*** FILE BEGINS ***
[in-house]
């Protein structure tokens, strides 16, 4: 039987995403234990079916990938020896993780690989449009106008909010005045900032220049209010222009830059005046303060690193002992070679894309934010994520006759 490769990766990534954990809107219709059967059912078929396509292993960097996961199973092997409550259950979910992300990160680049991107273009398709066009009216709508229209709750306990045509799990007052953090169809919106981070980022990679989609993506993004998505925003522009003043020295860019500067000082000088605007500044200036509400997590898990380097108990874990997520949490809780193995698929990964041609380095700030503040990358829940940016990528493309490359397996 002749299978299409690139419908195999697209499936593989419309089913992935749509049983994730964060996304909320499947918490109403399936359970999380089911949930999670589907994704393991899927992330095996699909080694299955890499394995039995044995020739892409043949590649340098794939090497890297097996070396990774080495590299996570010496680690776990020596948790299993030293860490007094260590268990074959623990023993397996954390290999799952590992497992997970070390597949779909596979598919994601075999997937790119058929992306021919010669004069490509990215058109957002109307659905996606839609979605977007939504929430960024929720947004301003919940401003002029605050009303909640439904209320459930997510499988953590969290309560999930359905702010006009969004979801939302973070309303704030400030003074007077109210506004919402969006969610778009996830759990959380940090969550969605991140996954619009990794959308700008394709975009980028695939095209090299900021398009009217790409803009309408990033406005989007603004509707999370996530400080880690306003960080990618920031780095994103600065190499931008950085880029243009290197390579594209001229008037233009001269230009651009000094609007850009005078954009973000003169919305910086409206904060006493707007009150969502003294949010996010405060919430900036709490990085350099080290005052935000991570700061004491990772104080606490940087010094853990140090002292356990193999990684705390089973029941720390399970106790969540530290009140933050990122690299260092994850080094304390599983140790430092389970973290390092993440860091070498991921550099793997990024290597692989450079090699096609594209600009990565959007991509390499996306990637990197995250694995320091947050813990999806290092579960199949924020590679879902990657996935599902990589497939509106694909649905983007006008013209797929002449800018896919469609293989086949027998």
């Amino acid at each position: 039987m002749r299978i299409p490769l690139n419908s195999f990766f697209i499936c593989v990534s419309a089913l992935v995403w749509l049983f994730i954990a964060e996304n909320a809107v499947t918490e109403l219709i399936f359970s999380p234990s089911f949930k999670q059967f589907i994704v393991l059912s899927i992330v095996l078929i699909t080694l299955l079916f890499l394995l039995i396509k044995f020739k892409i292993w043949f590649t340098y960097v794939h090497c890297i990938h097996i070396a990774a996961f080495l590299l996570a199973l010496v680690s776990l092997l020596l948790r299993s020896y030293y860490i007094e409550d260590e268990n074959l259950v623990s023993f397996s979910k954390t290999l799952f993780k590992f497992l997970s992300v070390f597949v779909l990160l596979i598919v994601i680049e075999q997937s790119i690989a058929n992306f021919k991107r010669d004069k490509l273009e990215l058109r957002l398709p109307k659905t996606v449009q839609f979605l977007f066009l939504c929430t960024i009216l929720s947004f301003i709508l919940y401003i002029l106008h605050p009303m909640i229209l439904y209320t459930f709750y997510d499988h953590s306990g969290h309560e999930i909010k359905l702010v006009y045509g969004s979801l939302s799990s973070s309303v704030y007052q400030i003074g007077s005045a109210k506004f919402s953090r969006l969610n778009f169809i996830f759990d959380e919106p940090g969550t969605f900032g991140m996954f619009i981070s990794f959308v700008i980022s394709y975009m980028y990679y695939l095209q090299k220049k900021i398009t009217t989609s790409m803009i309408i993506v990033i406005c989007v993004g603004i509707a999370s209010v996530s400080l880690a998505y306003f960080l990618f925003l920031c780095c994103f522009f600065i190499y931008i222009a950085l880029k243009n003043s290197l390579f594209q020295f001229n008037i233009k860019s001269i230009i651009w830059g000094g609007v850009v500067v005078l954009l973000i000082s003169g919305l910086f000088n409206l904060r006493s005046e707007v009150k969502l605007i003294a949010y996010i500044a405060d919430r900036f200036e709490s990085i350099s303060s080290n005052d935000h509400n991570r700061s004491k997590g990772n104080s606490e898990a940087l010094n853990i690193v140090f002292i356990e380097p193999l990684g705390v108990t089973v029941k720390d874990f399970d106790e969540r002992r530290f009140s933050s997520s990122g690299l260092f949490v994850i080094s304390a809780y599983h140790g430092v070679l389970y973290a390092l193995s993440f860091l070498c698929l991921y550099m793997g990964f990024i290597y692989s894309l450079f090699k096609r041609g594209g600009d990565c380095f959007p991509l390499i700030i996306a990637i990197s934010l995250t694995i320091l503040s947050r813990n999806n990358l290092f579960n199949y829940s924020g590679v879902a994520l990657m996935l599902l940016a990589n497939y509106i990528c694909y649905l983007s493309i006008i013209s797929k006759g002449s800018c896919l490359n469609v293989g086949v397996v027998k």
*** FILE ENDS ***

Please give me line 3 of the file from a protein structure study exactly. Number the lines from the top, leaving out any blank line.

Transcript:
């Amino acid at each position: 039987m002749r299978i299409p490769l690139n419908s195999f990766f697209i499936c593989v990534s419309a089913l992935v995403w749509l049983f994730i954990a964060e996304n909320a809107v499947t918490e109403l219709i399936f359970s999380p234990s089911f949930k999670q059967f589907i994704v393991l059912s899927i992330v095996l078929i699909t080694l299955l079916f890499l394995l039995i396509k044995f020739k892409i292993w043949f590649t340098y960097v794939h090497c890297i990938h097996i070396a990774a996961f080495l590299l996570a199973l010496v680690s776990l092997l020596l948790r299993s020896y030293y860490i007094e409550d260590e268990n074959l259950v623990s023993f397996s979910k954390t290999l799952f993780k590992f497992l997970s992300v070390f597949v779909l990160l596979i598919v994601i680049e075999q997937s790119i690989a058929n992306f021919k991107r010669d004069k490509l273009e990215l058109r957002l398709p109307k659905t996606v449009q839609f979605l977007f066009l939504c929430t960024i009216l929720s947004f301003i709508l919940y401003i002029l106008h605050p009303m909640i229209l439904y209320t459930f709750y997510d499988h953590s306990g969290h309560e999930i909010k359905l702010v006009y045509g969004s979801l939302s799990s973070s309303v704030y007052q400030i003074g007077s005045a109210k506004f919402s953090r969006l969610n778009f169809i996830f759990d959380e919106p940090g969550t969605f900032g991140m996954f619009i981070s990794f959308v700008i980022s394709y975009m980028y990679y695939l095209q090299k220049k900021i398009t009217t989609s790409m803009i309408i993506v990033i406005c989007v993004g603004i509707a999370s209010v996530s400080l880690a998505y306003f960080l990618f925003l920031c780095c994103f522009f600065i190499y931008i222009a950085l880029k243009n003043s290197l390579f594209q020295f001229n008037i233009k860019s001269i230009i651009w830059g000094g609007v850009v500067v005078l954009l973000i000082s003169g919305l910086f000088n409206l904060r006493s005046e707007v009150k969502l605007i003294a949010y996010i500044a405060d919430r900036f200036e709490s990085i350099s303060s080290n005052d935000h509400n991570r700061s004491k997590g990772n104080s606490e898990a940087l010094n853990i690193v140090f002292i356990e380097p193999l990684g705390v108990t089973v029941k720390d874990f399970d106790e969540r002992r530290f009140s933050s997520s990122g690299l260092f949490v994850i080094s304390a809780y599983h140790g430092v070679l389970y973290a390092l193995s993440f860091l070498c698929l991921y550099m793997g990964f990024i290597y692989s894309l450079f090699k096609r041609g594209g600009d990565c380095f959007p991509l390499i700030i996306a990637i990197s934010l995250t694995i320091l503040s947050r813990n999806n990358l290092f579960n199949y829940s924020g590679v879902a994520l990657m996935l599902l940016a990589n497939y509106i990528c694909y649905l983007s493309i006008i013209s797929k006759g002449s800018c896919l490359n469609v293989g086949v397996v027998k």